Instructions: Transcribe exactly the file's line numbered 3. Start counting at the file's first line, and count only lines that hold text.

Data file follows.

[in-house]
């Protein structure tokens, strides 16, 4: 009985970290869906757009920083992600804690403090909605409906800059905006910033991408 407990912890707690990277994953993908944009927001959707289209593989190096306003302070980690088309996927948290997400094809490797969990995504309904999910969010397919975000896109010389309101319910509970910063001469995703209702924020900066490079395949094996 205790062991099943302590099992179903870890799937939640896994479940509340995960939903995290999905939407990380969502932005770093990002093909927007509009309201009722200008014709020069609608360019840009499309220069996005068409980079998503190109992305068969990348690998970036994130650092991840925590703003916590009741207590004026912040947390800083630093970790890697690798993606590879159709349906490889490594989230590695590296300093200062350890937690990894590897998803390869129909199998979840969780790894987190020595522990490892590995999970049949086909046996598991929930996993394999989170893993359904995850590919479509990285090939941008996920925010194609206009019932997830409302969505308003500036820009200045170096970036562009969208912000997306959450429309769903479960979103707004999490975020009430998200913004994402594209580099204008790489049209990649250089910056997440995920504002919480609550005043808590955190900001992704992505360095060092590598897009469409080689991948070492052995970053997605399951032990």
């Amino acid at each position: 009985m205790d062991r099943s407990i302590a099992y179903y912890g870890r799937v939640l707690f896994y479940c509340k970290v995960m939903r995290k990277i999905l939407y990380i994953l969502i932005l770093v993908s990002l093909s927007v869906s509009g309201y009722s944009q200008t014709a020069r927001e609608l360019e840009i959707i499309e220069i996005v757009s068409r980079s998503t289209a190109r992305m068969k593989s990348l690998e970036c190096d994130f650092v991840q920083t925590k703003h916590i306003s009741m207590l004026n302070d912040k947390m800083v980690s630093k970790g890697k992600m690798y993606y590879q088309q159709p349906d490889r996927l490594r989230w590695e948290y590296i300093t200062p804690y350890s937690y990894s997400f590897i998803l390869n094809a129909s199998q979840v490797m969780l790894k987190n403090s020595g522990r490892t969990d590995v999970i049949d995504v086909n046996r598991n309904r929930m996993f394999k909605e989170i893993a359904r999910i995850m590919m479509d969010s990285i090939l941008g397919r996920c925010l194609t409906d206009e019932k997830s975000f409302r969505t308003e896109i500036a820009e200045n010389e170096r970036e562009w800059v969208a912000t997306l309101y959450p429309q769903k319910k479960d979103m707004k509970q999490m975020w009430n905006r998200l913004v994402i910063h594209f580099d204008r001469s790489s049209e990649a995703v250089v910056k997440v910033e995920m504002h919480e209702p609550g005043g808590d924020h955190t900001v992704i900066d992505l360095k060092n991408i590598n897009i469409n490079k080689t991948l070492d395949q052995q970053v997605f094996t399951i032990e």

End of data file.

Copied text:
């Amino acid at each position: 009985m205790d062991r099943s407990i302590a099992y179903y912890g870890r799937v939640l707690f896994y479940c509340k970290v995960m939903r995290k990277i999905l939407y990380i994953l969502i932005l770093v993908s990002l093909s927007v869906s509009g309201y009722s944009q200008t014709a020069r927001e609608l360019e840009i959707i499309e220069i996005v757009s068409r980079s998503t289209a190109r992305m068969k593989s990348l690998e970036c190096d994130f650092v991840q920083t925590k703003h916590i306003s009741m207590l004026n302070d912040k947390m800083v980690s630093k970790g890697k992600m690798y993606y590879q088309q159709p349906d490889r996927l490594r989230w590695e948290y590296i300093t200062p804690y350890s937690y990894s997400f590897i998803l390869n094809a129909s199998q979840v490797m969780l790894k987190n403090s020595g522990r490892t969990d590995v999970i049949d995504v086909n046996r598991n309904r929930m996993f394999k909605e989170i893993a359904r999910i995850m590919m479509d969010s990285i090939l941008g397919r996920c925010l194609t409906d206009e019932k997830s975000f409302r969505t308003e896109i500036a820009e200045n010389e170096r970036e562009w800059v969208a912000t997306l309101y959450p429309q769903k319910k479960d979103m707004k509970q999490m975020w009430n905006r998200l913004v994402i910063h594209f580099d204008r001469s790489s049209e990649a995703v250089v910056k997440v910033e995920m504002h919480e209702p609550g005043g808590d924020h955190t900001v992704i900066d992505l360095k060092n991408i590598n897009i469409n490079k080689t991948l070492d395949q052995q970053v997605f094996t399951i032990e």